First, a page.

Neil Sherwood

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Neil Sherwood worked for Japan Tobacco International (JTI) from 2001 to 2015.[1]

From 2006 Sherwood was the team leader of the company’s Smoking and Health Group in Scientific and Regulatory Affairs.[2][3] The remit of this Group covered regulatory science for conventional tobacco products (e.g. cigarettes) and Next Generation Products (NGPs) like e-cigarettes and heated tobacco products.

In 2015 Sherwood left the company and subsequently established his own Geneva-based consultancy, Neil Sherwood Consulting, to support businesses by ‘’addressing, managing and resolving scientific issues regarding product use and consumer health.’’[1]

Background

Before joining JTI, Sherwood held academic positions at two English universities:

  • 1995-1997: Senior Research Fellow, Psychology (Psychopharmacology) Department, University of Reading.[4][5]
  • 1990-1995: Research Fellow, Psychopharmacology Department, University of Surrey.[1][6][7]

CORESTA

Sherwood has been an independent member of tobacco industry association CORESTA since April 2016.[1]

CORESTA stands for Corporation Centre for Scientific Research Relative to Tobacco.[8]

Sherwood presented his work at several CORESTA meetings, including:

  • ‘’Non-addictive factors in the use of tobacco and nicotine-containing consumer products’’, CORESTA Congress 2018[9]
  • ‘’Compulsive Tobacco Use – An Alternative Hypothesis’’, CORESTA SSPT 2017[10]
  • "'Addictiveness' – Measures and Methods", CORESTA Congress 2016[11]
  • ‘’Pharmacokinetics of nicotine following single controlled use of a new type of tobacco: heated tobacco product’’ (talk with L. Giles, D. Yuki, D. W. Graff, & K. Newland), CORESTA Congress 2016[12]
  • ‘’The ‘Attractiveness’ and ‘Addictiveness’ of Ingredients Added to Tobacco Products’’, CORESTA Congress 2010[13]
  • ‘’The Human Psychopharmacology of Nicotine’’, CORESTA SSPT 2003[14]

Responded to EU Consultation on Additives

In 2010, as part of the review of the EU Tobacco Products Directive, the European Commission’s Scientific Committee on Emerging and Newly Identified Health Risks (SCENIHR) was asked to evaluate the “role of tobacco additives in the addictiveness and attractiveness of tobacco products”.[15][16]

On behalf of JTI, Sherwood submitted a response which criticised the definition of the term ‘addictiveness’ and argued that this rendered the pre-consultation findings problematic.[17] He also claimed that people can stop smoking if they are determined to do so, and that “based upon available scientific evidence, our view is that tobacco products with added ingredients are no more difficult to quit than those that do not contain added ingredients.”[17]

Affiliated with Lauterbach & Associates

Since 2016, Sherwood has worked with Lauterbach & Associates to help tobacco and e-cigarette manufacturers in the United States gain product approval from the Food and Drug Administration (FDA).[2]

Lauterbach & Associates, also a CORESTA member, was founded in 2004 and its mission is to provide scientific and regulatory affairs services to the tobacco industry and its suppliers.[18][19]

In December 2016 John Lauterbach stated that Sherwood was “a key resource for our clients in dealing with very recent FDA attacks against the manufacturers of filtered cigars’’.[2]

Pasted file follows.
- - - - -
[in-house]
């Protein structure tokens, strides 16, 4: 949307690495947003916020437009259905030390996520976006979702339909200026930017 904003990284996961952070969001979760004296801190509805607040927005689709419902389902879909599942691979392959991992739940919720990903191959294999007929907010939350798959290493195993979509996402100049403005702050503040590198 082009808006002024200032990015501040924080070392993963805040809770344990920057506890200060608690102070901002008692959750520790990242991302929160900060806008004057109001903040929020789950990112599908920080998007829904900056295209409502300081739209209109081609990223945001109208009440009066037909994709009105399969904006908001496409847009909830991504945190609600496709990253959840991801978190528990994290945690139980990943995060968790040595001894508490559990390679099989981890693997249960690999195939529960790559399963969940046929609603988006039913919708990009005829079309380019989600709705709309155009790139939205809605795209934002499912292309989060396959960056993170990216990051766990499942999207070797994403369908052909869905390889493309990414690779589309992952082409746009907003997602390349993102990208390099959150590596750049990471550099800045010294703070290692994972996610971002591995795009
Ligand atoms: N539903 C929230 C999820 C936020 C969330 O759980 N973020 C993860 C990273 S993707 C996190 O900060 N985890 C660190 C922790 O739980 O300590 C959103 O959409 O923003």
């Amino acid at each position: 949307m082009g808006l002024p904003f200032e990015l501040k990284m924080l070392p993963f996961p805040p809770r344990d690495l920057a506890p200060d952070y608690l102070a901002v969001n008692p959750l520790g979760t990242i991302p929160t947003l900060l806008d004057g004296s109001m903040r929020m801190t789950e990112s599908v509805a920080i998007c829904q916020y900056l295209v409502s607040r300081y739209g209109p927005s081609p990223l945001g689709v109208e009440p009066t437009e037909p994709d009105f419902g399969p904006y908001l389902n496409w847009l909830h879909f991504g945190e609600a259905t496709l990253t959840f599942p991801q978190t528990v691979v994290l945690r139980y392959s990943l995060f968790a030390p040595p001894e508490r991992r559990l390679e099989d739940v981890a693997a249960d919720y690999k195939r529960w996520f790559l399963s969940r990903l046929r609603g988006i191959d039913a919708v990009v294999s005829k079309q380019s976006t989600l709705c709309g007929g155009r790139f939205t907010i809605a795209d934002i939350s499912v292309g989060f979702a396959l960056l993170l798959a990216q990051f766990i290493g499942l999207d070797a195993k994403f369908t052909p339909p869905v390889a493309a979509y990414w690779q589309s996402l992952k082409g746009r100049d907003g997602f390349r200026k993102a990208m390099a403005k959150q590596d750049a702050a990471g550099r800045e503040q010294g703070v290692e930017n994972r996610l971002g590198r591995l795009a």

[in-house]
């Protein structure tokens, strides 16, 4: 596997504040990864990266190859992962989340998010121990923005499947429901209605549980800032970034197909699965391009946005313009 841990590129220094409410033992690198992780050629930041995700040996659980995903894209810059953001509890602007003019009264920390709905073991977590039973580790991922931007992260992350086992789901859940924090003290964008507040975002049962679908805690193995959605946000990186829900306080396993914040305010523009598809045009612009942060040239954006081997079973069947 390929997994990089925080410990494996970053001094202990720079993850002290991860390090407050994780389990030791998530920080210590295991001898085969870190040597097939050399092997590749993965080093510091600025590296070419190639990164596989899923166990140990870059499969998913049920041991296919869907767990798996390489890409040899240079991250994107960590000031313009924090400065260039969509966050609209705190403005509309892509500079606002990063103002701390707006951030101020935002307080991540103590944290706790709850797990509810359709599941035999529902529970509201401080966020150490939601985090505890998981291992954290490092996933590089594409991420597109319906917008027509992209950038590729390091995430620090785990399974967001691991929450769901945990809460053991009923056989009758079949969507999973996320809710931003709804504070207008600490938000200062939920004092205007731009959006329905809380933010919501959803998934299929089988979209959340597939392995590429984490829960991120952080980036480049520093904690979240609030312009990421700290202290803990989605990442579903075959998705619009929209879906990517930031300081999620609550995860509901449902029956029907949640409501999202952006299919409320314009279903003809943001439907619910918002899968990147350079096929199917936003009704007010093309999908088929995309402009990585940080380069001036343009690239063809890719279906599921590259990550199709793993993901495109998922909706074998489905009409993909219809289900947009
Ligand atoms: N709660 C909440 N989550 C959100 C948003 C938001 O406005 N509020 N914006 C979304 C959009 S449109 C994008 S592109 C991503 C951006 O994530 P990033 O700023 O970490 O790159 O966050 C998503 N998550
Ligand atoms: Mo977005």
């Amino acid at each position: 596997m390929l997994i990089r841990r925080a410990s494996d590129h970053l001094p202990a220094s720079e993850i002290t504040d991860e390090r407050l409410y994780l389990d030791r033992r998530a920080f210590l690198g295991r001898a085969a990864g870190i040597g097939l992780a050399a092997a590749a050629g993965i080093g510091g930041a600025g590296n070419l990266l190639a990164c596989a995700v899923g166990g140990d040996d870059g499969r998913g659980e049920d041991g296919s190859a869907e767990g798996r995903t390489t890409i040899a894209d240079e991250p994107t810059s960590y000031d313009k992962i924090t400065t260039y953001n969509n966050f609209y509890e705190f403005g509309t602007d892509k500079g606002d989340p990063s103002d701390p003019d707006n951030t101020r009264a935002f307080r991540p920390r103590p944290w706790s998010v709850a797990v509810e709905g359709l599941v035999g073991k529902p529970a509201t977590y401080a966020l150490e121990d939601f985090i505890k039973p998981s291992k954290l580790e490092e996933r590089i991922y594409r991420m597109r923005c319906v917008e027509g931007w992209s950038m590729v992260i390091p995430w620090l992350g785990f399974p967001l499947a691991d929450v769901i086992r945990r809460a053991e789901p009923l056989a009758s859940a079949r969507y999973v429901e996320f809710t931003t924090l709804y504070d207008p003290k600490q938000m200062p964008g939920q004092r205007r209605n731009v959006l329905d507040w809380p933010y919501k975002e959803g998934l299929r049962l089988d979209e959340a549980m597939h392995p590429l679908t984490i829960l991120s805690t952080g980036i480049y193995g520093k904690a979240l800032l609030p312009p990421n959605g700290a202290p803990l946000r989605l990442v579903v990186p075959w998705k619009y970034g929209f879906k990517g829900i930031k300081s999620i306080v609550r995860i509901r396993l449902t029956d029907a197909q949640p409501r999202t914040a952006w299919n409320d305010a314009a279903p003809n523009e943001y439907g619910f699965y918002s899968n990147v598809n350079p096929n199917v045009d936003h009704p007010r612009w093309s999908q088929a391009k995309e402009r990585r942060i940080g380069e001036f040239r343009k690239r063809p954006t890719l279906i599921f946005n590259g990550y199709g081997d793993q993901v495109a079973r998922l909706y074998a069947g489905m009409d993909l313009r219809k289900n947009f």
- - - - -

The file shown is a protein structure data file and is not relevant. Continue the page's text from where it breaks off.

TobaccoTactics Resources

Notes

  1. 1.0 1.1 1.2 1.3 N. Sherwood, LinkedIn Profile, undated, accessed October 2018
  2. 2.0 2.1 2.2 Tobacco Reporter, Lauterbach and Sherwood join forces, 15 December 2016, accessed October 2018
  3. I. Hindmarch, J. Kerr, N. Sherwood, The Human Psychopharmacology of Nicotine, unknown, Truth Tobacco Industry Documents, Bates no: 570261855-570261979, accessed November 2018
  4. G. Mancuso, D.M. Warburton, M. Mélen, et al, Selective effects of nicotine on attentional processes, SpringerLink, September 1999, accessed November 2018
  5. R. R. Baker, CORESTA Committee on Smoking Behaviour – Writing Sub Group, 10 April 1997, Truth Tobacco Industry Documents, Bates no: 520002062-520002069, accessed November 2018
  6. E.A. Smith, ‘It’s interesting how few people die from smoking': Tobacco industry efforts to minimize risk and discredit health promotion, 12 July 2006, accessed November 2018
  7. TCRC, Cognitive and Psychomotor Effects of Nicotine and Cigarette Smoking, 26 May 1994, Truth Tobacco Industry Documents, Bates no: 512042859, accessed November 2018
  8. Coresta, Work Process, undated, accessed November 2018
  9. CORESTA Congress, Abstracts, 2018, accessed November 2018
  10. N. Sherwood, Compulsive tobacco use - an alternative hypothesis. 2017, accessed November 2018
  11. N. Sherwood, ‘’Addictiveness’’ – Measures and Methods, CORESTA Congress, 2016, accessed November 2018
  12. L. Giles, D. Yuki, N. Sherwood, et al, Pharmacokinetics of nicotine following single controlled use of a new type of tobacco: heated tobacco product, CORESTA.org, 2016, accessed November 2018
  13. N. Sherwood, The ‘’Attractiveness’’ and ‘’Addictiveness’’ of Ingredients Added to Tobacco Products, CORESTA Congress, 2010, accessed November 2018
  14. N. Sherwood, The Human Psychopharmacology of Nicotine, CORESTA SSPT, 2003, accessed November 2018
  15. European Commission, pre-consultation opinion on Scientific Committee on Emerging and Newly Identified Health Risks (SCENIHR), undated, accessed November 2018
  16. SCENIHR, Addictiveness and Attractiveness of Tobacco Additives, 6 July 2010, accessed November 2018
  17. 17.0 17.1 Japan Tobacco International, Consultation Response Form, 3 September 2010, accessed October 2018
  18. Lauterbach & Associates, LLC, Home page, undated, accessed November 2018
  19. Lauterbach & Associates, About Us, undated, accessed November 2018